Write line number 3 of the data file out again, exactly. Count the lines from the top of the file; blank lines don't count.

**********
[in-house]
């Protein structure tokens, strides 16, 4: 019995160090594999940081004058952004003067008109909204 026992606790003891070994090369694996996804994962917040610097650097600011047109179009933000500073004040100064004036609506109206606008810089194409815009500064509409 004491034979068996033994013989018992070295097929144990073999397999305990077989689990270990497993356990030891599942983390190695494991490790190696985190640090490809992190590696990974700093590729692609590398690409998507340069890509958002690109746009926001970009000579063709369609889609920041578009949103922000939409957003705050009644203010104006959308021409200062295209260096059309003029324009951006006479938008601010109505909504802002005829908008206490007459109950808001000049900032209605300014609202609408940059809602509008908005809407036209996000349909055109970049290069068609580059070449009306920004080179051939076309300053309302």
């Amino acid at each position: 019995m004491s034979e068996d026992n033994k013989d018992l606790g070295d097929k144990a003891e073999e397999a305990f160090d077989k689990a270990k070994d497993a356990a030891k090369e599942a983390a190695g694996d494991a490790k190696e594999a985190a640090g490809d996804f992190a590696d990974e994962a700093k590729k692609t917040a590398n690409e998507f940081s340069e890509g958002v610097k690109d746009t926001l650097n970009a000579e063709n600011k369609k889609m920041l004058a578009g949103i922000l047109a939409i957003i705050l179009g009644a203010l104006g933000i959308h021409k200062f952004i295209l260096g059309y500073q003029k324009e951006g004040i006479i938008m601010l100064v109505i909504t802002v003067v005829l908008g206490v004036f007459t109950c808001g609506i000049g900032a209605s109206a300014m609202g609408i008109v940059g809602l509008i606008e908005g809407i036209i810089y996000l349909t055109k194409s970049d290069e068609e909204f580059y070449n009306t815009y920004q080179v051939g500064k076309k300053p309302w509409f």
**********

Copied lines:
């Amino acid at each position: 019995m004491s034979e068996d026992n033994k013989d018992l606790g070295d097929k144990a003891e073999e397999a305990f160090d077989k689990a270990k070994d497993a356990a030891k090369e599942a983390a190695g694996d494991a490790k190696e594999a985190a640090g490809d996804f992190a590696d990974e994962a700093k590729k692609t917040a590398n690409e998507f940081s340069e890509g958002v610097k690109d746009t926001l650097n970009a000579e063709n600011k369609k889609m920041l004058a578009g949103i922000l047109a939409i957003i705050l179009g009644a203010l104006g933000i959308h021409k200062f952004i295209l260096g059309y500073q003029k324009e951006g004040i006479i938008m601010l100064v109505i909504t802002v003067v005829l908008g206490v004036f007459t109950c808001g609506i000049g900032a209605s109206a300014m609202g609408i008109v940059g809602l509008i606008e908005g809407i036209i810089y996000l349909t055109k194409s970049d290069e068609e909204f580059y070449n009306t815009y920004q080179v051939g500064k076309k300053p309302w509409f």